This squash reminds me of the movie Men In Black where Tommy Lee Jones and Will Smith are an alien crime-fighting duo. (They’re not aliens. They’re fighting aliens.) The climactic scene occurs at the New York State Pavilion, site of the 1964 World’s Fair. The alien villain scales the Pavilion’s towers, attempting to escape in the abandoned UFOs repurposed as a tourist attraction.
Compare the Pavilion to the Green Tint Patty Pan Squash.
Photo Credit: http://tentoftomorrow.com/default.aspx
See what I mean? Squash from outer space.
According to Taylor’s Guide to Heirloom Vegetables: A Complete Guide to the Best Historic and Ethnic Varieties by Benjamin Watson, this patty pan squash, also called Benning’s Green Tint Scallop Squash, was introduced to the United States in 1914. It qualifies as an heirloom variety because it’s at least 50 years old, it can reproduce on its own from a seed, and it has a ‘history.’ Not a history as in ‘see those squash over there, they have history.’ An heirloom vegetable must have history as in ‘the seeds for this squash were carried on a ship across the ocean by immigrants to preserve their prized squash that had been passed down from generation to generation,’ or ‘the seeds for this squash have been saved by Native Americans who cultivated this variety that is native to the U.S and was an important staple in their community.’
Each heirloom vegetable is connected to a family or group. Plant hybrids (two different plants crossed together with sterile seeds) and vegetables with modified genes don’t make the heirloom cut. Heirloom vegetables are about small scale, tradition, and taste. Unfortunately, I couldn’t find much about this patty pan squash’s back-story other than the name Benning and the year the squash was first recorded.
Amy Goldman, The Squash Queen (I made that up, I don’t know if she is really called that) and the author of The Compleat Squash: A Passionate Grower’s Guide to Pumpkins, Squashes, and Gourds won the grand championship with 38 blue ribbons for heirloom squash at her local county fair. She got most of her seeds and advice from the Squash Curator (I did not make that up) at Seed Saver’s Exchange, an organization that has collected a huge number of heirloom squash, among other vegetables, at risk for extinction. Goldman’s book features 150 endangered heirloom squash. She encourages us to support vegetable diversity before it’s too late.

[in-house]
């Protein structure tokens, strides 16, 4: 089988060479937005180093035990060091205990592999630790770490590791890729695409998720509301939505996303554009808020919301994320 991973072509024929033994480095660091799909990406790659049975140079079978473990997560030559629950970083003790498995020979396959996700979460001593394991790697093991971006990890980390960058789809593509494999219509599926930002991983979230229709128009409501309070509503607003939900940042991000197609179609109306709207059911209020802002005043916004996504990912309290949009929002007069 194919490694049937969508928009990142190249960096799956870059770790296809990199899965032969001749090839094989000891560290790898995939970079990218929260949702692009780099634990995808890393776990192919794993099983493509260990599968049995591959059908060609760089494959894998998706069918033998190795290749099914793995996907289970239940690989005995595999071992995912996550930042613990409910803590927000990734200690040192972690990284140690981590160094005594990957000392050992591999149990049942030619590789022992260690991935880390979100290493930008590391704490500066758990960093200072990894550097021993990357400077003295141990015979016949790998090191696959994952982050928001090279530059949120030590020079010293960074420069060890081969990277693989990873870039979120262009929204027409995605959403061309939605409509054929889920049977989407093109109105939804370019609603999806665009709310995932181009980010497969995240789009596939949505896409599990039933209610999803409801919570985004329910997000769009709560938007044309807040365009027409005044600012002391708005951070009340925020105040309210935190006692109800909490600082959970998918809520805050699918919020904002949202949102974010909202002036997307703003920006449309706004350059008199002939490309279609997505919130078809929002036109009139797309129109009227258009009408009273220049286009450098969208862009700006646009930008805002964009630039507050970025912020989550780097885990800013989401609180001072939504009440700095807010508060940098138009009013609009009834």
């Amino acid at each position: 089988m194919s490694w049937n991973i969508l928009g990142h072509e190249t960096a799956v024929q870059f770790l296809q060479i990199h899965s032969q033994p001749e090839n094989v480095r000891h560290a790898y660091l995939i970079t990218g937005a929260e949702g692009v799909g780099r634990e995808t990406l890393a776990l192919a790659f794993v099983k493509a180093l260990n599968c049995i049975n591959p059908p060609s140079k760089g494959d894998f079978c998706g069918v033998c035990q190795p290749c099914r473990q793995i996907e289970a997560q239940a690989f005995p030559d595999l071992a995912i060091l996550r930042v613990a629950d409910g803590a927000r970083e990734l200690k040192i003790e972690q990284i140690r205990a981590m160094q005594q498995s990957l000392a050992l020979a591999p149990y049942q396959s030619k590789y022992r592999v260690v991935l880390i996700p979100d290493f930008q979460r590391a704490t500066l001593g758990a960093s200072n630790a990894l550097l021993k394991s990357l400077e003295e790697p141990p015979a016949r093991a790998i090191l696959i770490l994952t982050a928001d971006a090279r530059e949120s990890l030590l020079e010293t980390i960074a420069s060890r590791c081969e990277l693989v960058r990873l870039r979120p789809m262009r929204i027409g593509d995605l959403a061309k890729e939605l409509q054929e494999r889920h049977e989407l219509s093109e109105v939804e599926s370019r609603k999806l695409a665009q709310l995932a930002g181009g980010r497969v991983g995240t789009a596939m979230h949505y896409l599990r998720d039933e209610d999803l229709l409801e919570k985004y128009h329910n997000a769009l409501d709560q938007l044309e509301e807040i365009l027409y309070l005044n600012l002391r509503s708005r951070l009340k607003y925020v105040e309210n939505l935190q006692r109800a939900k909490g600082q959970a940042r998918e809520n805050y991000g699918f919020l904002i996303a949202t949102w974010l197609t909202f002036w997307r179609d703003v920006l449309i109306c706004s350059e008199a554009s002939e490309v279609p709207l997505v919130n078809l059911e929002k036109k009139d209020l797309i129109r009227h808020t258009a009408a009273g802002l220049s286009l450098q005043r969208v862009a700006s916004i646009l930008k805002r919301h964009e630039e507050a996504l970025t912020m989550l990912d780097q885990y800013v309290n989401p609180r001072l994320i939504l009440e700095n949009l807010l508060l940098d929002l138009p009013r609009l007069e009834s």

And I thought squash was the vegetable everybody tries to leave on their neighbor’s porch because they grew way more than they could eat!
Lyle Stanley of Gee Creek Farm is keeping squash like the Green Tint Scallop alive. He recommended that I slice it pretty thick, sauté it in some oil, and watch it like a hawk. “If you overcook it, it will turn to mush,” he said. You can eat the skin, as Patty Pan is a summer squash, harvested before the rind hardens and the fruit matures. This is different than a winter squash that is grown to maturity and has a hard rind. You can grow patty pan squash to maturity, but it won’t taste very good.
I followed Lyle’s instructions and cooked it just right. It has the same texture as zucchini and yellow squash, the only other summer squashes I’ve tried to date, but more meaty and sweet. If it wasn’t 100 degrees in Portland, I’d make Patty Pan tempura. But for now I’m just happy I found a new veggie I like. And by buying it, I’m doing my part to support vegetable diversity in the U.S!
Want more veggies? Check out The Weekly Veggie
Want more? Comb the archives.
An American native
A father’s legacy
The vegetarian-cooking pioneer
Cracking a Filipino favorite